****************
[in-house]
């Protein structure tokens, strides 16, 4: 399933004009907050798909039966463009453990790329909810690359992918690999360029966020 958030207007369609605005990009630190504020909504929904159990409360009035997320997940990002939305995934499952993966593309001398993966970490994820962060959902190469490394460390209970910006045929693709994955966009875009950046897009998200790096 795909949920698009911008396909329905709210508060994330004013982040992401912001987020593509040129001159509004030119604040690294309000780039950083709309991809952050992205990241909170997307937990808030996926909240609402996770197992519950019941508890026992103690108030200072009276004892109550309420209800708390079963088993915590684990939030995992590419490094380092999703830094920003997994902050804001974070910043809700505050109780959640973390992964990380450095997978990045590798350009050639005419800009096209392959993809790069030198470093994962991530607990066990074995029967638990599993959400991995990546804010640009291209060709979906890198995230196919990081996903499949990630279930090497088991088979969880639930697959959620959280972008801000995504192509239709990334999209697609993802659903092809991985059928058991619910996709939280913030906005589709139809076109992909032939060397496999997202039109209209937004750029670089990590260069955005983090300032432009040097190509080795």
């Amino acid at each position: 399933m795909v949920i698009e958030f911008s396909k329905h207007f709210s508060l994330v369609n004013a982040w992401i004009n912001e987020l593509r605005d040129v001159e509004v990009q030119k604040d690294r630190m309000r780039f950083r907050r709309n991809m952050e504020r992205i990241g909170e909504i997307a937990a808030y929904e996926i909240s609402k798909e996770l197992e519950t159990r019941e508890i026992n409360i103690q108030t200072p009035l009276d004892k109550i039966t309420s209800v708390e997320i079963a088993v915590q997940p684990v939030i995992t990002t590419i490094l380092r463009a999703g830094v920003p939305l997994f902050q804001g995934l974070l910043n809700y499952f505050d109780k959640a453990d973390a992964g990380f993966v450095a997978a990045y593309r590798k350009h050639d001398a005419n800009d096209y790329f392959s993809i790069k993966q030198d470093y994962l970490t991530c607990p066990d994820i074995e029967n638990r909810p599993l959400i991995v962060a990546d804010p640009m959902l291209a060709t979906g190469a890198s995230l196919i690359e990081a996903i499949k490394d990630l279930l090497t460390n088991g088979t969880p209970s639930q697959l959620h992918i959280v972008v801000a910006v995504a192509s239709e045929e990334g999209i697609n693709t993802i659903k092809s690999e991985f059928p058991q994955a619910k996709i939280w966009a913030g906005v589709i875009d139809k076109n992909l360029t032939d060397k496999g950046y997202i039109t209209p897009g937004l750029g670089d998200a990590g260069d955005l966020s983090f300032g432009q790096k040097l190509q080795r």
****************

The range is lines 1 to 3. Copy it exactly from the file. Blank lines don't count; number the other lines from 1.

[in-house]
């Protein structure tokens, strides 16, 4: 399933004009907050798909039966463009453990790329909810690359992918690999360029966020 958030207007369609605005990009630190504020909504929904159990409360009035997320997940990002939305995934499952993966593309001398993966970490994820962060959902190469490394460390209970910006045929693709994955966009875009950046897009998200790096 795909949920698009911008396909329905709210508060994330004013982040992401912001987020593509040129001159509004030119604040690294309000780039950083709309991809952050992205990241909170997307937990808030996926909240609402996770197992519950019941508890026992103690108030200072009276004892109550309420209800708390079963088993915590684990939030995992590419490094380092999703830094920003997994902050804001974070910043809700505050109780959640973390992964990380450095997978990045590798350009050639005419800009096209392959993809790069030198470093994962991530607990066990074995029967638990599993959400991995990546804010640009291209060709979906890198995230196919990081996903499949990630279930090497088991088979969880639930697959959620959280972008801000995504192509239709990334999209697609993802659903092809991985059928058991619910996709939280913030906005589709139809076109992909032939060397496999997202039109209209937004750029670089990590260069955005983090300032432009040097190509080795």
């Amino acid at each position: 399933m795909v949920i698009e958030f911008s396909k329905h207007f709210s508060l994330v369609n004013a982040w992401i004009n912001e987020l593509r605005d040129v001159e509004v990009q030119k604040d690294r630190m309000r780039f950083r907050r709309n991809m952050e504020r992205i990241g909170e909504i997307a937990a808030y929904e996926i909240s609402k798909e996770l197992e519950t159990r019941e508890i026992n409360i103690q108030t200072p009035l009276d004892k109550i039966t309420s209800v708390e997320i079963a088993v915590q997940p684990v939030i995992t990002t590419i490094l380092r463009a999703g830094v920003p939305l997994f902050q804001g995934l974070l910043n809700y499952f505050d109780k959640a453990d973390a992964g990380f993966v450095a997978a990045y593309r590798k350009h050639d001398a005419n800009d096209y790329f392959s993809i790069k993966q030198d470093y994962l970490t991530c607990p066990d994820i074995e029967n638990r909810p599993l959400i991995v962060a990546d804010p640009m959902l291209a060709t979906g190469a890198s995230l196919i690359e990081a996903i499949k490394d990630l279930l090497t460390n088991g088979t969880p209970s639930q697959l959620h992918i959280v972008v801000a910006v995504a192509s239709e045929e990334g999209i697609n693709t993802i659903k092809s690999e991985f059928p058991q994955a619910k996709i939280w966009a913030g906005v589709i875009d139809k076109n992909l360029t032939d060397k496999g950046y997202i039109t209209p897009g937004l750029g670089d998200a990590g260069d955005l966020s983090f300032g432009q790096k040097l190509q080795r």